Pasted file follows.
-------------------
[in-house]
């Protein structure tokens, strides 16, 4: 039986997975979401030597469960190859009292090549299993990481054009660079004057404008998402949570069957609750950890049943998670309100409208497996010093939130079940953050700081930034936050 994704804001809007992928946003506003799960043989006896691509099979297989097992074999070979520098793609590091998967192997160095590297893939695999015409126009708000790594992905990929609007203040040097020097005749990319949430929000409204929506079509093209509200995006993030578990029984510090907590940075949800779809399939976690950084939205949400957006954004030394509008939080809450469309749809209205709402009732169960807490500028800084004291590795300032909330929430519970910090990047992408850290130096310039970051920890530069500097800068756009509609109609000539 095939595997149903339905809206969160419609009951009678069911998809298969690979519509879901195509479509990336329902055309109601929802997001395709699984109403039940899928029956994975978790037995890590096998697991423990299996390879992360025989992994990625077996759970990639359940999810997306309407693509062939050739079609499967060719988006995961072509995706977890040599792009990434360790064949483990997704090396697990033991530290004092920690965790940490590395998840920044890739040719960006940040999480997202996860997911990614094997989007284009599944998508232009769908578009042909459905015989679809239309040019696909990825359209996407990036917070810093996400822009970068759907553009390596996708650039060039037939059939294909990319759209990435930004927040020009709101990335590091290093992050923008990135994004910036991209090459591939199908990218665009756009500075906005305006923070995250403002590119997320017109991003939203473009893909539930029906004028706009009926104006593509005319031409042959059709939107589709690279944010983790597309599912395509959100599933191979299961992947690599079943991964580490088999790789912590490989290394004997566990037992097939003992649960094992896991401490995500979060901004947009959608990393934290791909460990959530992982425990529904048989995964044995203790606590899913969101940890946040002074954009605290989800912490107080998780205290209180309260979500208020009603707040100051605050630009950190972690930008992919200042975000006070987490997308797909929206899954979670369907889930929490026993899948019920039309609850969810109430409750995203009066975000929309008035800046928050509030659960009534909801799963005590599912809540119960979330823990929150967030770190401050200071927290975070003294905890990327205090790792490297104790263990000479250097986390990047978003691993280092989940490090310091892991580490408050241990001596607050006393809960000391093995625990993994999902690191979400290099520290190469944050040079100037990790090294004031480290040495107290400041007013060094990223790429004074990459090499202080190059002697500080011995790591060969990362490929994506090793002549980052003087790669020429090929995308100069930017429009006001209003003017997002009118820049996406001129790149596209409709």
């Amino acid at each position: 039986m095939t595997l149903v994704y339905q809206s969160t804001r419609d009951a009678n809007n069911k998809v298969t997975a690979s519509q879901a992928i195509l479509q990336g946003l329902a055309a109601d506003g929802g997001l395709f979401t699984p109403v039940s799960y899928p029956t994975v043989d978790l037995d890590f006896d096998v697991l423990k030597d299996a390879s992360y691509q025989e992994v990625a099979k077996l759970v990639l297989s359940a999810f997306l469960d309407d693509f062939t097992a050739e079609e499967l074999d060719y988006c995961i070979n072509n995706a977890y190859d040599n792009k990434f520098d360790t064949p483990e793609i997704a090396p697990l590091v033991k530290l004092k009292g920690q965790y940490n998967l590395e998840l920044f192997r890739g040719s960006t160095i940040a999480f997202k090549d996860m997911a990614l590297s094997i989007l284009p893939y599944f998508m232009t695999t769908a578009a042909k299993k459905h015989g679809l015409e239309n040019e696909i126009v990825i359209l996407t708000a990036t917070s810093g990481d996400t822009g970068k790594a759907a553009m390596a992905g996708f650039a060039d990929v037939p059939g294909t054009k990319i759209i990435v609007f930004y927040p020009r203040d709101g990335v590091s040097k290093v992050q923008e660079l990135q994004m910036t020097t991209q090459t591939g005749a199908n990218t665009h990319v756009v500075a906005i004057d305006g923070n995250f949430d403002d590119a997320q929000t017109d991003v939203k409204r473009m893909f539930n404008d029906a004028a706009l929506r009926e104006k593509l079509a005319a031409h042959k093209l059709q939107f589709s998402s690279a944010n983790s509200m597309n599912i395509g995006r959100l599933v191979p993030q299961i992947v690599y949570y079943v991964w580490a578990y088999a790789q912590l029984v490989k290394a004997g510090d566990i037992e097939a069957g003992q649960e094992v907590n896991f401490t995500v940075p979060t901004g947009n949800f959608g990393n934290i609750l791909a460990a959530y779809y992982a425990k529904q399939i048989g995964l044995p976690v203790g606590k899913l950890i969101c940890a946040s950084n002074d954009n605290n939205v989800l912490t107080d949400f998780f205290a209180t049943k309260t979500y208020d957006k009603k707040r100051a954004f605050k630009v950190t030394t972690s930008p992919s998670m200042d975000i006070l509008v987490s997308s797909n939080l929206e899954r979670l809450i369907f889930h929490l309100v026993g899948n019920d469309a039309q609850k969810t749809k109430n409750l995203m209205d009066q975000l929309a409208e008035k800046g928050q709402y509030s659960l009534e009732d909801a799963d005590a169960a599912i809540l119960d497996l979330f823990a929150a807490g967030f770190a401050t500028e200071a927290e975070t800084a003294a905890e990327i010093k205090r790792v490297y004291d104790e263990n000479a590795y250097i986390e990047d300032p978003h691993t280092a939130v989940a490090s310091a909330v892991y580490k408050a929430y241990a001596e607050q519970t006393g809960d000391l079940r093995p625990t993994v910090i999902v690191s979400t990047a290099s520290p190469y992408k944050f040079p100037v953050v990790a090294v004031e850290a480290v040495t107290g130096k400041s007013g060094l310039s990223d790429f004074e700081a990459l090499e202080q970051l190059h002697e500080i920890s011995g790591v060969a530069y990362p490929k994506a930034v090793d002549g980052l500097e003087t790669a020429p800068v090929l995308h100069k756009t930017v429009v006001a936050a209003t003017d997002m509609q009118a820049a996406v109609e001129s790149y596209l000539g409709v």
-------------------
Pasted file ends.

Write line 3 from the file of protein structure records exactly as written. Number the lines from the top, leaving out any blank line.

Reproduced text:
């Amino acid at each position: 039986m095939t595997l149903v994704y339905q809206s969160t804001r419609d009951a009678n809007n069911k998809v298969t997975a690979s519509q879901a992928i195509l479509q990336g946003l329902a055309a109601d506003g929802g997001l395709f979401t699984p109403v039940s799960y899928p029956t994975v043989d978790l037995d890590f006896d096998v697991l423990k030597d299996a390879s992360y691509q025989e992994v990625a099979k077996l759970v990639l297989s359940a999810f997306l469960d309407d693509f062939t097992a050739e079609e499967l074999d060719y988006c995961i070979n072509n995706a977890y190859d040599n792009k990434f520098d360790t064949p483990e793609i997704a090396p697990l590091v033991k530290l004092k009292g920690q965790y940490n998967l590395e998840l920044f192997r890739g040719s960006t160095i940040a999480f997202k090549d996860m997911a990614l590297s094997i989007l284009p893939y599944f998508m232009t695999t769908a578009a042909k299993k459905h015989g679809l015409e239309n040019e696909i126009v990825i359209l996407t708000a990036t917070s810093g990481d996400t822009g970068k790594a759907a553009m390596a992905g996708f650039a060039d990929v037939p059939g294909t054009k990319i759209i990435v609007f930004y927040p020009r203040d709101g990335v590091s040097k290093v992050q923008e660079l990135q994004m910036t020097t991209q090459t591939g005749a199908n990218t665009h990319v756009v500075a906005i004057d305006g923070n995250f949430d403002d590119a997320q929000t017109d991003v939203k409204r473009m893909f539930n404008d029906a004028a706009l929506r009926e104006k593509l079509a005319a031409h042959k093209l059709q939107f589709s998402s690279a944010n983790s509200m597309n599912i395509g995006r959100l599933v191979p993030q299961i992947v690599y949570y079943v991964w580490a578990y088999a790789q912590l029984v490989k290394a004997g510090d566990i037992e097939a069957g003992q649960e094992v907590n896991f401490t995500v940075p979060t901004g947009n949800f959608g990393n934290i609750l791909a460990a959530y779809y992982a425990k529904q399939i048989g995964l044995p976690v203790g606590k899913l950890i969101c940890a946040s950084n002074d954009n605290n939205v989800l912490t107080d949400f998780f205290a209180t049943k309260t979500y208020d957006k009603k707040r100051a954004f605050k630009v950190t030394t972690s930008p992919s998670m200042d975000i006070l509008v987490s997308s797909n939080l929206e899954r979670l809450i369907f889930h929490l309100v026993g899948n019920d469309a039309q609850k969810t749809k109430n409750l995203m209205d009066q975000l929309a409208e008035k800046g928050q709402y509030s659960l009534e009732d909801a799963d005590a169960a599912i809540l119960d497996l979330f823990a929150a807490g967030f770190a401050t500028e200071a927290e975070t800084a003294a905890e990327i010093k205090r790792v490297y004291d104790e263990n000479a590795y250097i986390e990047d300032p978003h691993t280092a939130v989940a490090s310091a909330v892991y580490k408050a929430y241990a001596e607050q519970t006393g809960d000391l079940r093995p625990t993994v910090i999902v690191s979400t990047a290099s520290p190469y992408k944050f040079p100037v953050v990790a090294v004031e850290a480290v040495t107290g130096k400041s007013g060094l310039s990223d790429f004074e700081a990459l090499e202080q970051l190059h002697e500080i920890s011995g790591v060969a530069y990362p490929k994506a930034v090793d002549g980052l500097e003087t790669a020429p800068v090929l995308h100069k756009t930017v429009v006001a936050a209003t003017d997002m509609q009118a820049a996406v109609e001129s790149y596209l000539g409709v």